Monday 21 August 2017

Murder accused told taxi man: 'I won't be going there again' shortly after strangling ex to death

Eric Locke, inset, Sonia Blount
Eric Locke, inset, Sonia Blount

Eimear Cotter

MURDER accused Eric Locke said, "I won't be going there again" to a taxi driver who picked him up when he left a Dublin hotel shortly after he strangled his ex-girlfriend to death, a trial has heard.

When the taxi driver noted fingernail scratches on his face, Eric Locke (35) claimed he had been dancing with a girl in the nightclub, and her boyfriend came over and gave him "a few smacks".

Eric Locke
Eric Locke
Sonia Blount

He has admitted that he caused the death of mum-of-one Sonia Blount at The Plaza Hotel in Tallaght in February 2014 but he has denied her murder.

He had been in a brief relationship with Ms Blount but it had fizzled out and a court heard he did not take the break-up well.

It is the State's case that Mr Locke, of St John's Park East in Clondalkin, assumed a false identity on social media and lured his former girlfriend to a hotel bedroom where he strangled her to death.

In his evidence to the Central Criminal Court today, taxi driver Ian McEvoy said he picked up a fare on the Belgard Road in Tallaght shortly after 5.30am.

Mother-of-one Sonia Blount (31), who died by asphyxiation and strangulation in the Plaza Hotel in Tallaght in February 2014
Mother-of-one Sonia Blount (31), who died by asphyxiation and strangulation in the Plaza Hotel in Tallaght in February 2014

Mr McEvoy described the fare as "a young lad, a good looking lad".

He said the man was smartly dressed and was wearing a white beany hat, black jeans and a "trendy top".

Mr McEvoy said the man sat in the front of his taxi, and asked him to take him to Clondalkin village.

The court heard that Mr McEvoy asked the man if he had a good night, and he replied "I won't be going there again".

He said he noted fingernail scraps on his face, around his left cheek. He said they were very noticeable.

Mr McEvoy said the man told him that he'd been in the nightclub and was dancing with a girl when her boyfriend came over and gave him a few smacks.

The taxi driver told the court he said to the man "you're going to have to explain that to everybody", and he just shrugged.

The court heard Mr McEvoy dropped the fare at the entrance to St John's estate in Clondalkin.

Mr McEvoy said he contacted gardai after he saw Mr Locke's picture in the paper.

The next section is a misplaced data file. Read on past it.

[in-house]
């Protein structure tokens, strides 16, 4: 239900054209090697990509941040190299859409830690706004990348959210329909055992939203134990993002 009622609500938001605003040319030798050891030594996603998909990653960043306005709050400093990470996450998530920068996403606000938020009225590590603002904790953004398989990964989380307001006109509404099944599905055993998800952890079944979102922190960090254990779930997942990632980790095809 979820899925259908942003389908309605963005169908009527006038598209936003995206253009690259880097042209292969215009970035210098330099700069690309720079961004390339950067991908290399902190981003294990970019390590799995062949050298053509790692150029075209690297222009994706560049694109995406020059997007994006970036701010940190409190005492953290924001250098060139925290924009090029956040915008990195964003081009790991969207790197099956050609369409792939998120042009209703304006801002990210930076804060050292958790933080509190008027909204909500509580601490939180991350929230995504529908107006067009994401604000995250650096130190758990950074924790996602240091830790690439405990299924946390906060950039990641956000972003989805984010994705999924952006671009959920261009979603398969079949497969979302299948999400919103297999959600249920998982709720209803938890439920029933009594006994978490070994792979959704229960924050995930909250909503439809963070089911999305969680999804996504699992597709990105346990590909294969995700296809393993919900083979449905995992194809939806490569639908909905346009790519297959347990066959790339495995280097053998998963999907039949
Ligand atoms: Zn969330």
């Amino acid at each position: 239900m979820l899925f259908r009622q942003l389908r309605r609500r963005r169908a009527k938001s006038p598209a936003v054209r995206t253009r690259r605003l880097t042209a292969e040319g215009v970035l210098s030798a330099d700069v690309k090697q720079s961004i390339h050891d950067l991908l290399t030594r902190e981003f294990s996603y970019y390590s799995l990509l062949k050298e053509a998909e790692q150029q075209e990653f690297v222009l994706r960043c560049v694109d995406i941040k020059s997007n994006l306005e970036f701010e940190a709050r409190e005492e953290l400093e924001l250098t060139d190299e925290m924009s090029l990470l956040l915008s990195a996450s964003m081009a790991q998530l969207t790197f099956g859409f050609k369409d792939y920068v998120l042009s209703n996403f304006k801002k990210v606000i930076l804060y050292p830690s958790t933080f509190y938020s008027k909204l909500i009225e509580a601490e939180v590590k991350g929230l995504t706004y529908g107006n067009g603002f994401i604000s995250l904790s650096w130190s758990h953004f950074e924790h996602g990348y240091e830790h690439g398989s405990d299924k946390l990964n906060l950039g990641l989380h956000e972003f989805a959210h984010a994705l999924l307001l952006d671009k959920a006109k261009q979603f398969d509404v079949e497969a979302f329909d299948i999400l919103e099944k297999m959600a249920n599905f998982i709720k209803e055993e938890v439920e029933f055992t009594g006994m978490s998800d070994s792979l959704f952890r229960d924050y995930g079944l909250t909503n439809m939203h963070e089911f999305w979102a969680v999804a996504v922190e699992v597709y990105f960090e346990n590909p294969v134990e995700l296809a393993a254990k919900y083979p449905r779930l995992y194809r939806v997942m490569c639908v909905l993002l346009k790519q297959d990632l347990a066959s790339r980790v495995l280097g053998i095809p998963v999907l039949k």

Earlier forensic scientist Marcie Lee-Gorman said she analysed a number of samples, Mr Locke's fingerprints were found on the bathroom door handle in the hotel bedroom, as well as on a Do Not Disturb sign on the bedroom door, a keycard, a glass on the floor and on a 7up bottle.

Yesterday, State Pathologist Professor Cassidy said Ms Blount died as a result of asphyxia, or a lack of oxygen to the brain.

This was caused by compression of the neck which was exaggerated by suffocation due to a gag in her mouth.

Prof Cassidy said bruising around Ms Blount's mouth suggested she was still alive when the gag was put in her mouth.

There was bruising to Ms Blount's neck and a number of the bones in her neck were fractured.

Prof Cassidy said the neck bruises indicated two types of strangulation were used, and the marks were consist with cable ties and an arm lock.

The jury was told that significant force would have been needed to the front of the neck to cause Ms Blount's death, and that force would have needed to be maintained for a sufficient period of time.

Prof Cassidy said Ms Blount's front teeth had been dislodged, and again she said that "great force would be required" for that to happen.

There was also bruising on Ms Blount's wrist and her left upper arm, which indicated she was grabbed with "some degree of force".

“Probably, there would have been a struggle,” she said.

Earlier yesterday, scenes of crime examiner, Detective Garda Janette O'Neill said she attended The Plaza Hotel in Tallaght on February 16, 2014.

Gda O'Neill said Ms Blount was lying on the floor in bedroom 346 and appeared to be in the recovery position, with an arm over her body.

Gda O'Neill said there were a number of items strewn around the floor, including cable ties, duct tape and a mobile phone charger, and it was her view a "violent struggle" had taken place.

The trial continues before Mr Justice Michael Moriarty.

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